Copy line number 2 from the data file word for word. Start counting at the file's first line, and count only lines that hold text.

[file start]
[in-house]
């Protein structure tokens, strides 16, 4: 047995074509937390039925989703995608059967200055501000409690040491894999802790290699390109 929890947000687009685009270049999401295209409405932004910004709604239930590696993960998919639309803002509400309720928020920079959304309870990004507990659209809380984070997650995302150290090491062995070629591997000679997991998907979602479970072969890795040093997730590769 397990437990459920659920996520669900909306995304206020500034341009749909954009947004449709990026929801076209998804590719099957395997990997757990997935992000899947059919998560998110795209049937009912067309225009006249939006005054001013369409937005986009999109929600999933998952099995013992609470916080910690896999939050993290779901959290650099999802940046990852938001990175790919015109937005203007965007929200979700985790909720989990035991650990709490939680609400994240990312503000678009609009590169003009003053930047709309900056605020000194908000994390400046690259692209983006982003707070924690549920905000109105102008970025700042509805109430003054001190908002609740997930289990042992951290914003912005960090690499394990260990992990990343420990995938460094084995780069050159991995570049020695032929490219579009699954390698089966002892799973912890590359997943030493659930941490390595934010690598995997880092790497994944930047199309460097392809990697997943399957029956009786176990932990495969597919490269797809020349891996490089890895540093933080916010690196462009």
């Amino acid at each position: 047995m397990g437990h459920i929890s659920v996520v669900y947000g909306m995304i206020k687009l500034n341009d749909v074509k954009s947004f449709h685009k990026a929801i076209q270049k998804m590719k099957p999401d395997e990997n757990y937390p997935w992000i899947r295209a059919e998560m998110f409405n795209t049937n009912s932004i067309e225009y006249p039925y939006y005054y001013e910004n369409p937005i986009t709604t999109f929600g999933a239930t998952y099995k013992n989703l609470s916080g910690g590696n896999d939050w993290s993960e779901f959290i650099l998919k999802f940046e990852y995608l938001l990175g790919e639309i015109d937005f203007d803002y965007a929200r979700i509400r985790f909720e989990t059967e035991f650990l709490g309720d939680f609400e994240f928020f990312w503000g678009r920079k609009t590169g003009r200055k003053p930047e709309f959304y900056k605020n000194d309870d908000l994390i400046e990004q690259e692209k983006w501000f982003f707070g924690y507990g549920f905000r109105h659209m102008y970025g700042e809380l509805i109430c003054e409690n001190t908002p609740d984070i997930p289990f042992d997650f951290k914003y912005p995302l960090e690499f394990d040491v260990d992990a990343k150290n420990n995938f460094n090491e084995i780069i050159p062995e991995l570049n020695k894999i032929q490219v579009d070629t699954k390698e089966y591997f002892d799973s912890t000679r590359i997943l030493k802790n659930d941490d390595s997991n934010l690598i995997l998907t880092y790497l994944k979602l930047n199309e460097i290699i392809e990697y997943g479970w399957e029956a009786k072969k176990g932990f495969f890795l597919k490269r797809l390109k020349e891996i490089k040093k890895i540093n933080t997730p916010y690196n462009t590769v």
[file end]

């Protein structure tokens, strides 16, 4: 047995074509937390039925989703995608059967200055501000409690040491894999802790290699390109 929890947000687009685009270049999401295209409405932004910004709604239930590696993960998919639309803002509400309720928020920079959304309870990004507990659209809380984070997650995302150290090491062995070629591997000679997991998907979602479970072969890795040093997730590769 397990437990459920659920996520669900909306995304206020500034341009749909954009947004449709990026929801076209998804590719099957395997990997757990997935992000899947059919998560998110795209049937009912067309225009006249939006005054001013369409937005986009999109929600999933998952099995013992609470916080910690896999939050993290779901959290650099999802940046990852938001990175790919015109937005203007965007929200979700985790909720989990035991650990709490939680609400994240990312503000678009609009590169003009003053930047709309900056605020000194908000994390400046690259692209983006982003707070924690549920905000109105102008970025700042509805109430003054001190908002609740997930289990042992951290914003912005960090690499394990260990992990990343420990995938460094084995780069050159991995570049020695032929490219579009699954390698089966002892799973912890590359997943030493659930941490390595934010690598995997880092790497994944930047199309460097392809990697997943399957029956009786176990932990495969597919490269797809020349891996490089890895540093933080916010690196462009």